Watching the latest mess in Gaza it's hard not to be impressed by the fact that with less than 200 dead, the Gaza strip has changed hands almost overnight and the 40,000 strong Fatah security services and police have evaporated into thin air. The inevitable conclusion is that this region is part of the Levant and wars here are fought on both sides by cultures shaped by corruption, cheap opportunism and general hedonistic orientation to life. The spirit of self sacrifice, however much proclaimed in public, has remained only skin deep until now. There are no martial races here.

That's why the relentless Hamas onslaught on Fatah installations in Gaza was refreshingly new and worrying at the same time. The same goes about the ferocious resistance put up by the Fatah al-Islam in Nahr el-Bared that after three weeks of fighting is still refusing to succumb to the Lebanese Army. Seems like new animals came to forest. The wars of this year, whether in Gaza and South Lebanon, or Nahr el-Bared camp in Tripoli, look as if traditional armies of the region, Jewish and Arab alike, are facing new enemies whose reactionary and fanatical agendas are matched only by their willpower of steel and their unwavering determination to win. For the region used to wars whose outcome is determined by a few hundreds or thousands dead, these are bad news.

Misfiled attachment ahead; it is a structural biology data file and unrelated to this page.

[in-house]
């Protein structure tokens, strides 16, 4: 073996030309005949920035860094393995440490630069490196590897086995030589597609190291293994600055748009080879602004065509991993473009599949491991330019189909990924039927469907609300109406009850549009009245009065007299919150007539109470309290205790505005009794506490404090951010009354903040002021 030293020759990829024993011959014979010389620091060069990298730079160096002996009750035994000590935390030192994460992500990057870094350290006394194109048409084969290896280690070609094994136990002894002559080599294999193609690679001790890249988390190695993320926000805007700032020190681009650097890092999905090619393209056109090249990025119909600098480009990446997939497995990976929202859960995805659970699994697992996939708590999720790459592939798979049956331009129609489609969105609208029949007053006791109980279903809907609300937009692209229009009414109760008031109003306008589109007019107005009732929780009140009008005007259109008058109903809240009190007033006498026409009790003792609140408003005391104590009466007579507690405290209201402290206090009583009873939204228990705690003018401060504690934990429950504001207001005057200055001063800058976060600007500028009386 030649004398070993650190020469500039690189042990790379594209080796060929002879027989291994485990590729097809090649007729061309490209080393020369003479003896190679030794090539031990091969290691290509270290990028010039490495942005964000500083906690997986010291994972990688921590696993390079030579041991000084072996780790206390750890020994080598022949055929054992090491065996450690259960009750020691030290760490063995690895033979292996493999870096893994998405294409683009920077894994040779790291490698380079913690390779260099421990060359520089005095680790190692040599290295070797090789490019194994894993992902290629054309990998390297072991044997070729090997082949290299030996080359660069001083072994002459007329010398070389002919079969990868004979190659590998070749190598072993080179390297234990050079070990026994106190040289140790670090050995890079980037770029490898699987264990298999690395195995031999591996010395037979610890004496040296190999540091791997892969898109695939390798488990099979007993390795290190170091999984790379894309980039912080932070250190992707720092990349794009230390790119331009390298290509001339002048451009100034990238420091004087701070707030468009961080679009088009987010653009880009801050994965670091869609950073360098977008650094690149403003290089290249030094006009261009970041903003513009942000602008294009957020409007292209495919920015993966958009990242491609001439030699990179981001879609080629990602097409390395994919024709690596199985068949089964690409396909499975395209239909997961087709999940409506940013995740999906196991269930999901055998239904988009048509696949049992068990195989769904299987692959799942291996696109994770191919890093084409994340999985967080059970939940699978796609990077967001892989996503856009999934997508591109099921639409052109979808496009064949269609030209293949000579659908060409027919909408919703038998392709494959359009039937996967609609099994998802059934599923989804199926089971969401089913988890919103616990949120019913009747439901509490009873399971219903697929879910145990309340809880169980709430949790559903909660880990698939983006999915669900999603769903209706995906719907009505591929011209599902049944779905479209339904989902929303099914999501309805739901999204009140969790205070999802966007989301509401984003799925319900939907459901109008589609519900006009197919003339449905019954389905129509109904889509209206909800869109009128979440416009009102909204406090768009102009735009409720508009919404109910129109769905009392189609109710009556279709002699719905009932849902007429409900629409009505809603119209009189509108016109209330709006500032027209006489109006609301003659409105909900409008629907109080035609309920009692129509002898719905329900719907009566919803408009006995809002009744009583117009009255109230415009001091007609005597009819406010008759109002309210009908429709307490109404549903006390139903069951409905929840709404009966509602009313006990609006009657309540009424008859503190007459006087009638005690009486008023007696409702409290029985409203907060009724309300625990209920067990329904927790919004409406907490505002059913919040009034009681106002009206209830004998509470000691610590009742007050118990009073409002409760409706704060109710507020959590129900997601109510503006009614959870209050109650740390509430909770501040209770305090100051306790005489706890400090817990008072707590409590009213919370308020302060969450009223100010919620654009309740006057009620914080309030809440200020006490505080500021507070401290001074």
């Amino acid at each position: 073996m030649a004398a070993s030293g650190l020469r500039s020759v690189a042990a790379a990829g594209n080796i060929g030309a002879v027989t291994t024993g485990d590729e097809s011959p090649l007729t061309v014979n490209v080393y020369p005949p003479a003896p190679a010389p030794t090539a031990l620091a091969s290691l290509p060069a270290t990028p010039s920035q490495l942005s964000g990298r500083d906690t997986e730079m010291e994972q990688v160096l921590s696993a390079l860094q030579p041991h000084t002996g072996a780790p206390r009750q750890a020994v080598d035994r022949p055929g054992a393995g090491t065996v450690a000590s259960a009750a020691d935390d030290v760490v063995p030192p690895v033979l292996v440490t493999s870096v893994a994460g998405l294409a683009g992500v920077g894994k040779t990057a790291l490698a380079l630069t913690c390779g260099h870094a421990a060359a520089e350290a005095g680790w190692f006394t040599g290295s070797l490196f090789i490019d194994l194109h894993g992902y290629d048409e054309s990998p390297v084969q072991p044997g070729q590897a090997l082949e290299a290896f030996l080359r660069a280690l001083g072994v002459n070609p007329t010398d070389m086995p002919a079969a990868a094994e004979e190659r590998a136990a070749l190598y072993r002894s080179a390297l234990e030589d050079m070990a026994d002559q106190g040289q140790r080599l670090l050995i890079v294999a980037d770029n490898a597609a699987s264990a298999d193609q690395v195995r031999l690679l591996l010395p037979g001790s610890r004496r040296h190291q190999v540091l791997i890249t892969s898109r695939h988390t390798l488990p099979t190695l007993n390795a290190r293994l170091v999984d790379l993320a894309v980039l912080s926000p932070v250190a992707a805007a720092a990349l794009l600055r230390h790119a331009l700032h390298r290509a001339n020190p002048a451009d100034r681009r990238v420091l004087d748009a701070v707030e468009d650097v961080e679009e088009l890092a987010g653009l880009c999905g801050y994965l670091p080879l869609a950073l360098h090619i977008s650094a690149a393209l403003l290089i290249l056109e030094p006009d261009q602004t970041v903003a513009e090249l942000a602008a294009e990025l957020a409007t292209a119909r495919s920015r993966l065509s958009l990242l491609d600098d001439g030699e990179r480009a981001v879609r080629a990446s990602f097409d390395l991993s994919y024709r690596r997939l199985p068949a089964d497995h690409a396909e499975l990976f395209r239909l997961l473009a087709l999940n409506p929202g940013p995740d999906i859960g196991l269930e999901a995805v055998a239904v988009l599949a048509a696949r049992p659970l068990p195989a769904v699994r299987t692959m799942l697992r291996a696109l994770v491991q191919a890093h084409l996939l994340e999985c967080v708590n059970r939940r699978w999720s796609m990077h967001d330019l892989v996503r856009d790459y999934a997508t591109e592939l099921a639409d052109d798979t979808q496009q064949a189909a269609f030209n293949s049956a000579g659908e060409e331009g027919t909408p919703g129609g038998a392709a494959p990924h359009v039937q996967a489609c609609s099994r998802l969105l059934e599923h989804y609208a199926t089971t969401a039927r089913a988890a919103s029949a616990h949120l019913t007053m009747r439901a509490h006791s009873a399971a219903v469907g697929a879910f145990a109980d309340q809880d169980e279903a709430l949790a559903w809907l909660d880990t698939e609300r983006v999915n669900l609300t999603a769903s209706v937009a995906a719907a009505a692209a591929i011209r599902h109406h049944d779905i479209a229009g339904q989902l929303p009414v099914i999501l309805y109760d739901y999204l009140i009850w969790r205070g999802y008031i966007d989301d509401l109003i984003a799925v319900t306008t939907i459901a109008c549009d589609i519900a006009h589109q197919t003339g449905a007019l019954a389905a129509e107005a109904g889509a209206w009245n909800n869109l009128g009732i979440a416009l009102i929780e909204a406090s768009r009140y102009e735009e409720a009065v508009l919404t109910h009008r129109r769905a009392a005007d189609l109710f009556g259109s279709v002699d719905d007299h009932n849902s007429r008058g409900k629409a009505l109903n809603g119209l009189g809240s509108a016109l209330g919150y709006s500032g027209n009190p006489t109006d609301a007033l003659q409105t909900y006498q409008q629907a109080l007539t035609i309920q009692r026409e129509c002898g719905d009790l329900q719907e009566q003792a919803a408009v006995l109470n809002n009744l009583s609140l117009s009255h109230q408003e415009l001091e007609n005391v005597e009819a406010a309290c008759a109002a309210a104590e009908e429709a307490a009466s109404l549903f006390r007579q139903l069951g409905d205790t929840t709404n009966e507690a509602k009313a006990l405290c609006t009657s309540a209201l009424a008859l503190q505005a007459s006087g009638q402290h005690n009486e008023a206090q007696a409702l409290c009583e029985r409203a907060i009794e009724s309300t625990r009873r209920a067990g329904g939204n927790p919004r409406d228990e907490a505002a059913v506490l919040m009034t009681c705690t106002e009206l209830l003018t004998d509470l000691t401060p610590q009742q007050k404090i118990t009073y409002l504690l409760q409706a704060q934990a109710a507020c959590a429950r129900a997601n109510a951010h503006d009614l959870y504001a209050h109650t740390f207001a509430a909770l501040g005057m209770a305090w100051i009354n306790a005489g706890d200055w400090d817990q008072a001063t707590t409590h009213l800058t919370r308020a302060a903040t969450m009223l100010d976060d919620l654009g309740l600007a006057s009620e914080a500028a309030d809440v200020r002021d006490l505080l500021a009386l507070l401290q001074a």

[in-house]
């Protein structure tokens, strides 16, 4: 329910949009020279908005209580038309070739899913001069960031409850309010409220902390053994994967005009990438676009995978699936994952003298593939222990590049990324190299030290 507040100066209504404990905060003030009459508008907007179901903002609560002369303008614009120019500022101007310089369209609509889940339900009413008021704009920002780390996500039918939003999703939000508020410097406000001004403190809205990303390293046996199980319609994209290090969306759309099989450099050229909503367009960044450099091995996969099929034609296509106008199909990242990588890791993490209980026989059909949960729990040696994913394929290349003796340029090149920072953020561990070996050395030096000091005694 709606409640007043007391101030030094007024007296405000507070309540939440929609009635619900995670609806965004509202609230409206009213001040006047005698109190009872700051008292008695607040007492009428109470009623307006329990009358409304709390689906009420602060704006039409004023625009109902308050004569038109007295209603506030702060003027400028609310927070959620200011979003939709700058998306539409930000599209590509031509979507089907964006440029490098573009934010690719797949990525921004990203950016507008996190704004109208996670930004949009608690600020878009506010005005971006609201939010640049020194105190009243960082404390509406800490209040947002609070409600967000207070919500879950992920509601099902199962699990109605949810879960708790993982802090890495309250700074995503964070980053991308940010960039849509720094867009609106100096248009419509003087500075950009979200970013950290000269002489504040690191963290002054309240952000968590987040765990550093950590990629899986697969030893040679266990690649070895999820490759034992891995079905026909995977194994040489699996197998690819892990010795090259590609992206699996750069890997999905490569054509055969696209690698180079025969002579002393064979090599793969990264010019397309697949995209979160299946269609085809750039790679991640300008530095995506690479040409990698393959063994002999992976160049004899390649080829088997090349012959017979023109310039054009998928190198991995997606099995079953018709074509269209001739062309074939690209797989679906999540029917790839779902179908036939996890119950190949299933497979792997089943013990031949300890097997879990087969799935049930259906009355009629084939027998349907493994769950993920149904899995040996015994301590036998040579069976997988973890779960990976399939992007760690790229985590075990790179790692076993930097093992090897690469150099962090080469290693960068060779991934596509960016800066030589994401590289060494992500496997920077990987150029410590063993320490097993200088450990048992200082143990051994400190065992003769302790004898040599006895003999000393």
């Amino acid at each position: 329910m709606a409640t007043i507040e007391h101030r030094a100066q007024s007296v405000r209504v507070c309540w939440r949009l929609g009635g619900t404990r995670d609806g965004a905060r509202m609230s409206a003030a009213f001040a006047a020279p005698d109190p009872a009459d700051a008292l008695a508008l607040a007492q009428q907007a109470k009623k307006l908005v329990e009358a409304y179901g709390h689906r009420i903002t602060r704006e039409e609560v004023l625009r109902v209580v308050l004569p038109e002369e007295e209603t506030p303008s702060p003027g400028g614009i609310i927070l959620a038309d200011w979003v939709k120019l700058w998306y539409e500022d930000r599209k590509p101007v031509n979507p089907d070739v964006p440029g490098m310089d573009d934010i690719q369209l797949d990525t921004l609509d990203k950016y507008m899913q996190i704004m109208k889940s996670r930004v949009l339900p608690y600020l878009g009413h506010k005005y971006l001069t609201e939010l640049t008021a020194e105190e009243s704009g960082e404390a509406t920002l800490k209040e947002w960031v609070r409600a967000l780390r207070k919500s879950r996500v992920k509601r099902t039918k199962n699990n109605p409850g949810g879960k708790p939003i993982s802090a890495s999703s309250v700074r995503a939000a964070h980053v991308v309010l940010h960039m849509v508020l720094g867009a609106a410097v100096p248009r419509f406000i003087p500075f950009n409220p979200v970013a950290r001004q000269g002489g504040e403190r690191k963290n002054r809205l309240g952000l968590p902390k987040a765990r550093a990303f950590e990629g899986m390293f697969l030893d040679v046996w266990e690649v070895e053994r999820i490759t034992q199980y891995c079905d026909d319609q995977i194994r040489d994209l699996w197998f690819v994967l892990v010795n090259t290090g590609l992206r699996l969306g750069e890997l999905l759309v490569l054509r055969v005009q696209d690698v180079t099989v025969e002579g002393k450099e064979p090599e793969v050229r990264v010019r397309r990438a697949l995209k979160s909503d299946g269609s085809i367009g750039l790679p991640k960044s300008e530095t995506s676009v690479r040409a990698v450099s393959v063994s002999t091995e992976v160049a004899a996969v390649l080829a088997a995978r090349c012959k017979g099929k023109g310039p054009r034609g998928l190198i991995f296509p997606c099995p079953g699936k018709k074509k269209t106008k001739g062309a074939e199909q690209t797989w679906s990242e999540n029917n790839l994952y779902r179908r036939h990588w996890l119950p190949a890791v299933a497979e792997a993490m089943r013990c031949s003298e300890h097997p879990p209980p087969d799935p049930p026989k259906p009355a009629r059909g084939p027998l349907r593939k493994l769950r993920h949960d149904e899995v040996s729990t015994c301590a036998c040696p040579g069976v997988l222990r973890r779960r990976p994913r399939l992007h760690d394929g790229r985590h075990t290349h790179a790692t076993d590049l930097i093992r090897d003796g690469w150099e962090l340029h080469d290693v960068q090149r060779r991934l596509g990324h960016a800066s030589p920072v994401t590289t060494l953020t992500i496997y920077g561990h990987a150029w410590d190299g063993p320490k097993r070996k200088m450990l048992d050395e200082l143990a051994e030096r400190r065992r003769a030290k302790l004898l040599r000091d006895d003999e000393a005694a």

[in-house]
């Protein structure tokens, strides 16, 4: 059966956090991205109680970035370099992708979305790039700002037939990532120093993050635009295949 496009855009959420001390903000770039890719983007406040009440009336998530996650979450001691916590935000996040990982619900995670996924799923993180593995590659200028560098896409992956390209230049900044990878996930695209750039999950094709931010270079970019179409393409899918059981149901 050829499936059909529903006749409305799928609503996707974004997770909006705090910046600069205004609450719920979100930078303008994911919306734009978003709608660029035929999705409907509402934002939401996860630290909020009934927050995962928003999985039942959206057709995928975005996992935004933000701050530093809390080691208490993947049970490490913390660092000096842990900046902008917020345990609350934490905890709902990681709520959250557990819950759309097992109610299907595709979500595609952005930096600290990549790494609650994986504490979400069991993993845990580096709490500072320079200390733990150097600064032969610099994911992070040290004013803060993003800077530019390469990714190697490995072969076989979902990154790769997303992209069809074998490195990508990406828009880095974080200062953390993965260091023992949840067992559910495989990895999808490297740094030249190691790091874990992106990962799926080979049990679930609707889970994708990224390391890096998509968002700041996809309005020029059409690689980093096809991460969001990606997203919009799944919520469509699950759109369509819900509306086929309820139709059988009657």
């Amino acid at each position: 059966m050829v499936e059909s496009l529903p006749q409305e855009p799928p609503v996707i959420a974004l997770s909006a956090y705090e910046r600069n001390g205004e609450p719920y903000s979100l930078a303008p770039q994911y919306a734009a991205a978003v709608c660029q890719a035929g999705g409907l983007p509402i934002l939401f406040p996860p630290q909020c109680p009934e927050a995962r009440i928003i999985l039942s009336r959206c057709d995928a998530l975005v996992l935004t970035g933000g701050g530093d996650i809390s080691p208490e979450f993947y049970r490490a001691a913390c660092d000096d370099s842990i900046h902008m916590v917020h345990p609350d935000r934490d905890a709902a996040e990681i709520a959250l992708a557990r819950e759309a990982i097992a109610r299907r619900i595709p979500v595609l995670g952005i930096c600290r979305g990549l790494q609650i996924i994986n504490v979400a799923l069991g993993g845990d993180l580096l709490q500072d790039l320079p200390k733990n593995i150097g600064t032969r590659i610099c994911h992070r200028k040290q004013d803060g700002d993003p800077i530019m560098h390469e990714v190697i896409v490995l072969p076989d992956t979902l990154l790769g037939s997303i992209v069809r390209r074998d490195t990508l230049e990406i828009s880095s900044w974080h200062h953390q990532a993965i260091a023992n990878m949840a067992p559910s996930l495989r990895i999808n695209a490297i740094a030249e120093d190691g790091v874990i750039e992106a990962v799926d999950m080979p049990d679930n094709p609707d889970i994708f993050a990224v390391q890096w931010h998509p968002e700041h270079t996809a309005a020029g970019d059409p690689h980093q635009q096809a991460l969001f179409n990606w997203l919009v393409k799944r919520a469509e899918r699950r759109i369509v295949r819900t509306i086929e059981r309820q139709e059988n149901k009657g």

June 21, 2007

Freaking Dresden

Andrey said:

NC, did you see pictures from Lebanon fighting here or this one? It looks like a freaking Dresden...



The Lebs have got another camp that seems to be at the point of explosion. Their biggest one.


Nahr el-Bared . . . (Thanks, Ellie)



And from the Fatah al-Islam side . . .





June 22, 2007
Victory



Lebanon's defense minister declared victory in Nahr el-Bared. Yet he cautioned his co-patriots, and very wisely I should say, that more troubles may lay ahead:

"Is there al-Qaida in Lebanon? Yes. Are there terrorist organizations? Yes. More explosions? Possible. Assassinations? Possible."

Source

For Fatah al-Islam and their ideological comrades this is not their first war in Lebanon and sure not their last one. And no worry, they won't keep us waiting. Or as one of my friends used to say on similar occasions, " . . .


. . .

. . .

. . . I'll be back !!!"



September 28, 2007

Our Little Dresden is Live and Kicking